Zoological Society of London
The Zoological Society of London ( German Zoological Society of London , sometimes abbreviated to ZSL ) is an April 1826 in London by Sir Thomas Stamford Raffles , George Eden, 1st Earl of Auckland , Sir Humphry Davy , Joseph Sabine , Nicholas Aylward Vigors and others learned society founded by important naturalists . Today the company is active worldwide in the protection of species and operates the London Zoo and the Whipsnade Wild Animal Park .
Raffles was also its first president, but he died soon afterwards in July 1826. He was succeeded by Henry Petty-Fitzmaurice, 3rd Marquess of Lansdowne , who leased an area north of Regent's Park from the Crown for a symbolic amount and built the commissioned the first animal houses. The royal charter of George IV is dated March 27, 1829.
The purpose of the society was to be able to explore animals in relative freedom. In April 1828 the zoological garden was opened for the members of the society, in 1831 it was expanded to include the royal menagerie of Wilhelm IV . In 1847 the public was admitted to facilitate funding; soon afterwards the Londoners christened the garden a zoo and thus coined the name of such zoo , which is valid everywhere. The zoo had the most comprehensive collection of animals in the world at the time.
At the beginning of the 20th century, the need to keep and research especially large animals in a more natural environment became apparent. Sir Peter Chalmers Mitchell (Secretary of the ZSL 1903-35) envisioned a new park no more than 70 miles outside of London and covering at least 200 acres (0.8 km²). In 1926, the decline in agriculture was the ideal location at the dilapidated nearly 600 acres (2.4 km²) Hall Farm in the village of Whipsnade in the Chiltern Hills . The company bought the farm in December 1926 for £ 13,480, 12 shillings and 10 pence. In 1931, Whipsnade Wild Animal Park was opened to the public as the world's first open zoological garden. The first “children's zoo” was set up under Secretary Julian Huxley (1935–42), later founder of UNESCO and WWF .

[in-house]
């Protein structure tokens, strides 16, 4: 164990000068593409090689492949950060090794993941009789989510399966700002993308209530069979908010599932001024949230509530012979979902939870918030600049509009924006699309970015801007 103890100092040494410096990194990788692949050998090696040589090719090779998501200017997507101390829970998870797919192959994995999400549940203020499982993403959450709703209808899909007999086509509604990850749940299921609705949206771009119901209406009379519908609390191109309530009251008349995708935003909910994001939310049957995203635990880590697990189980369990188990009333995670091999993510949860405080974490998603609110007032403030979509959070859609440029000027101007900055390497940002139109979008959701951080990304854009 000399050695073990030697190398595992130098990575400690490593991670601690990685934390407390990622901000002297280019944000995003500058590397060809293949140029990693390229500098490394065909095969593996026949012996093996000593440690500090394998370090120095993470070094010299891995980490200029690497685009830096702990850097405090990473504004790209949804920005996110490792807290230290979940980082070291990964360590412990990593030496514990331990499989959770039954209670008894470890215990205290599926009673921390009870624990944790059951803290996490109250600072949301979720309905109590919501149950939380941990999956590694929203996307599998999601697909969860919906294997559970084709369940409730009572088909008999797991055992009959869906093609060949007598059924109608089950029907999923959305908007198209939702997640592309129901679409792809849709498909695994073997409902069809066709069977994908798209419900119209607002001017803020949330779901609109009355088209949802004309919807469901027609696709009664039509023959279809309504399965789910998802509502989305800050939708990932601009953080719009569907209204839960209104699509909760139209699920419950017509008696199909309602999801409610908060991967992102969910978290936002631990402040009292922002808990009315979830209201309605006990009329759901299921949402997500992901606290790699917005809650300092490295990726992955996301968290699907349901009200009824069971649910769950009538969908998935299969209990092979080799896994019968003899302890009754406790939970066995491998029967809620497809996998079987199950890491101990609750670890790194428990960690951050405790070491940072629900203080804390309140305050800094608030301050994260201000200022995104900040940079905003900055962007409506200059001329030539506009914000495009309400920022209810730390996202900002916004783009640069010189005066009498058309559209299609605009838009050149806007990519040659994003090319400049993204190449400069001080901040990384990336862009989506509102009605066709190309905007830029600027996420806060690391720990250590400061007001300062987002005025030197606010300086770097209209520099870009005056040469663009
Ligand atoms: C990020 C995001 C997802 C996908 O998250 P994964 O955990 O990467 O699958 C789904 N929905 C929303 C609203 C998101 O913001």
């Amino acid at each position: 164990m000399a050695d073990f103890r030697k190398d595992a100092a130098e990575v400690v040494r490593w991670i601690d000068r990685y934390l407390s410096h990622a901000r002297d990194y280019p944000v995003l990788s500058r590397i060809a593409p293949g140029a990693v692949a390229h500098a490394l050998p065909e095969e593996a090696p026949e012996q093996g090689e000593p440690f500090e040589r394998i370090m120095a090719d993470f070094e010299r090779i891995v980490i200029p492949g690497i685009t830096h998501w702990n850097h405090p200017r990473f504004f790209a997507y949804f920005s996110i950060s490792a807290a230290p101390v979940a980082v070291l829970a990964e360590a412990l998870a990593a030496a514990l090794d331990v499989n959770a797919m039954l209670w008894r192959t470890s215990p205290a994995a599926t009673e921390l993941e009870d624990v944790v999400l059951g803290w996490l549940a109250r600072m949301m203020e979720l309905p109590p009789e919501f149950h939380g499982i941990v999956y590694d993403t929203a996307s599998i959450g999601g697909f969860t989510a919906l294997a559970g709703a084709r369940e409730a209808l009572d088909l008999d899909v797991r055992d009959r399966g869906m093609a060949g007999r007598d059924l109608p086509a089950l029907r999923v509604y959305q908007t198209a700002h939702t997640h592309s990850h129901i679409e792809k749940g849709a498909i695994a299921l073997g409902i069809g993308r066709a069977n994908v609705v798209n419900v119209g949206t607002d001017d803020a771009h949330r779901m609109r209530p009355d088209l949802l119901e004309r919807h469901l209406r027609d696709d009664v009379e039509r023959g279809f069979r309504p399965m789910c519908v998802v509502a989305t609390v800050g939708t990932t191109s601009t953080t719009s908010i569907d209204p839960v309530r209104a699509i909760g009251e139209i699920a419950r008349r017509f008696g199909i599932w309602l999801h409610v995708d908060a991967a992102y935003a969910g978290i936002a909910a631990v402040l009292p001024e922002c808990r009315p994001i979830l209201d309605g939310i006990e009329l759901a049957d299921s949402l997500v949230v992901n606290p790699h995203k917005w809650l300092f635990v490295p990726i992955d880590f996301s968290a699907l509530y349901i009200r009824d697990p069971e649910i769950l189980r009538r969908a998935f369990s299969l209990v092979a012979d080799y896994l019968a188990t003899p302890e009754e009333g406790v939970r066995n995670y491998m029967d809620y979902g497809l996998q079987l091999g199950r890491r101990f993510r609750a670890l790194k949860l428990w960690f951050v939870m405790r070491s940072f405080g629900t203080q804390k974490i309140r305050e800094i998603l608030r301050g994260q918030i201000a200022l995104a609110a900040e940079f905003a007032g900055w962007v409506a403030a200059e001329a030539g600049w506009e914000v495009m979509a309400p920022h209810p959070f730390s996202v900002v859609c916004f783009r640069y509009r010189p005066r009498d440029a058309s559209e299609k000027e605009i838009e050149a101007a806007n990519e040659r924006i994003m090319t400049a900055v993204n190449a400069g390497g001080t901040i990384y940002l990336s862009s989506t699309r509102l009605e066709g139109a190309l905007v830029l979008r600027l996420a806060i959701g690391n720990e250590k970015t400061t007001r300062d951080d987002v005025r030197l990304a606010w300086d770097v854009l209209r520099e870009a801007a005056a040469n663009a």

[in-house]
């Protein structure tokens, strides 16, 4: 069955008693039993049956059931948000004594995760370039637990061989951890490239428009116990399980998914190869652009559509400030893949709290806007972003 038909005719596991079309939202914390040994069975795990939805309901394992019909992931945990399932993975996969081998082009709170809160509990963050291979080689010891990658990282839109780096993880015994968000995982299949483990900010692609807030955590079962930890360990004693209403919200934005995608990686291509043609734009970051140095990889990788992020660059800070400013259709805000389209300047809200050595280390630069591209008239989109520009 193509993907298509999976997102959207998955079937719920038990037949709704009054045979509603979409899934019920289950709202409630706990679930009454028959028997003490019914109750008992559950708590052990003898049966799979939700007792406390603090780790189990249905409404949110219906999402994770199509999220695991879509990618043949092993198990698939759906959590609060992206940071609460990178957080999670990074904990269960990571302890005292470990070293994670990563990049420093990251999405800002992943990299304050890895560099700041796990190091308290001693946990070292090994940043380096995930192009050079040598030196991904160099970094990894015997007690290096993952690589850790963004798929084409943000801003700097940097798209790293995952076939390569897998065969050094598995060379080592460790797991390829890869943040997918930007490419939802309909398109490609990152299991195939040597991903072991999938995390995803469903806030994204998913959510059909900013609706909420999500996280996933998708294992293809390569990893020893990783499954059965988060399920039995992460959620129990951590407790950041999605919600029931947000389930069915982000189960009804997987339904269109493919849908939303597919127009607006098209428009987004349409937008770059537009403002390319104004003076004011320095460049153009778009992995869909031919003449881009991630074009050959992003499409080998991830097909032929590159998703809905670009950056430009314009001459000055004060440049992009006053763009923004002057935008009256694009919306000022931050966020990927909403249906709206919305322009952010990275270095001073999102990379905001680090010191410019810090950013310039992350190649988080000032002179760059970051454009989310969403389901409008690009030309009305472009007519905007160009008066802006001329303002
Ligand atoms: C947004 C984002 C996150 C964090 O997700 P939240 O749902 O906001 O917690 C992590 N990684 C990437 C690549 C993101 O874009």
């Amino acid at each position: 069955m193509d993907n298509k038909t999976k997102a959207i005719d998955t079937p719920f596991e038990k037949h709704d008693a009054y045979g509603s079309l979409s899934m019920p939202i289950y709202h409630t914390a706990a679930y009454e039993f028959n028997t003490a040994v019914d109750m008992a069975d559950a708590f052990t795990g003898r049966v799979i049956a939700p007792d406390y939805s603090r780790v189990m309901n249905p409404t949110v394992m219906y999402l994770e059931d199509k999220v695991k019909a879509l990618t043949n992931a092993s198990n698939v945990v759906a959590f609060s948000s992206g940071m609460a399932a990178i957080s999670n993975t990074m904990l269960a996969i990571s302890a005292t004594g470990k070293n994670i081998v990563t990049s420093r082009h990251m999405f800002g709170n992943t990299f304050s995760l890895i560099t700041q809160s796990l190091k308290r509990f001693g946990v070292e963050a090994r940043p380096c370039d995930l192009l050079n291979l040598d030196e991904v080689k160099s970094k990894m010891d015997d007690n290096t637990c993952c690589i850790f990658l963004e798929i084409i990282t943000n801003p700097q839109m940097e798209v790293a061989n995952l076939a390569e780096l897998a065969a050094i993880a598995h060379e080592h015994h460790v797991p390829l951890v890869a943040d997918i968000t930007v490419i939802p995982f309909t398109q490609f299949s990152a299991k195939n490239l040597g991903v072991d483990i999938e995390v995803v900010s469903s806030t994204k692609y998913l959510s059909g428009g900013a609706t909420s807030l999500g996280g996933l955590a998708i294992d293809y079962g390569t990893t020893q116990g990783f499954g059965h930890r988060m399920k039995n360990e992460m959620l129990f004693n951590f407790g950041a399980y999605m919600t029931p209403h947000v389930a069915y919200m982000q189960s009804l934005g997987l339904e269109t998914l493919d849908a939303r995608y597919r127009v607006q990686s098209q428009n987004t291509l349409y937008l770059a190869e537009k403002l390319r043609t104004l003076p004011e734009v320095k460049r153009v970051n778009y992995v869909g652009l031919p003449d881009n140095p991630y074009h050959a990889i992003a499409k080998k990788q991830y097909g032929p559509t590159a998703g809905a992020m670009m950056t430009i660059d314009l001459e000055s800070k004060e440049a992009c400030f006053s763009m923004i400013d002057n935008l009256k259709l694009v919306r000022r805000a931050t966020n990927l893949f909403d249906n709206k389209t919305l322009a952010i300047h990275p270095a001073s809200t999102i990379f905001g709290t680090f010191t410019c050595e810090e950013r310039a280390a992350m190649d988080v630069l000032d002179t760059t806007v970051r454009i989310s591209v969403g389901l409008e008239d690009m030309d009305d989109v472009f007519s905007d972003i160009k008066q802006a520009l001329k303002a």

After 1960, Lord Zuckerman (then Secretary of the ZSL) established the Institute of Zoology with funds from two medical foundations , in which scientists employed by the Zoological Society could conduct research. In 1962, an Arabian oryx was loaned to a flock in Phoenix, Arizona . This process established the first international, collaborative breeding program.
Today the Zoological Society of London is an international scientific, conservation and educational charity. Their key role is the conservation of animals and their habitats. The company operates the London Zoo and the Whipsnade Wild Animal Park . In the Institute of Zoology scientific research is carried out and the company is actively involved in conservation measures worldwide.
Journals of the Zoological Society of London
Since 1830 she has published the Journal of Zoology , formerly the Proceedings of the Zoological Society . From 1864 to 1980 she published the Zoological Record ( ZR ). In 1980 ZR switched to BIOSIS . She has been the editor of Animal Conservation since 1998 .
- Henry Scherren: The Zoological Society of London: A Sketch of its Foundation and Development, and the Story of its Farm, Museum, Gardens, Menagerie and Library . Cassell, London 1905; on-line
- Zoological Society of London (Engl.)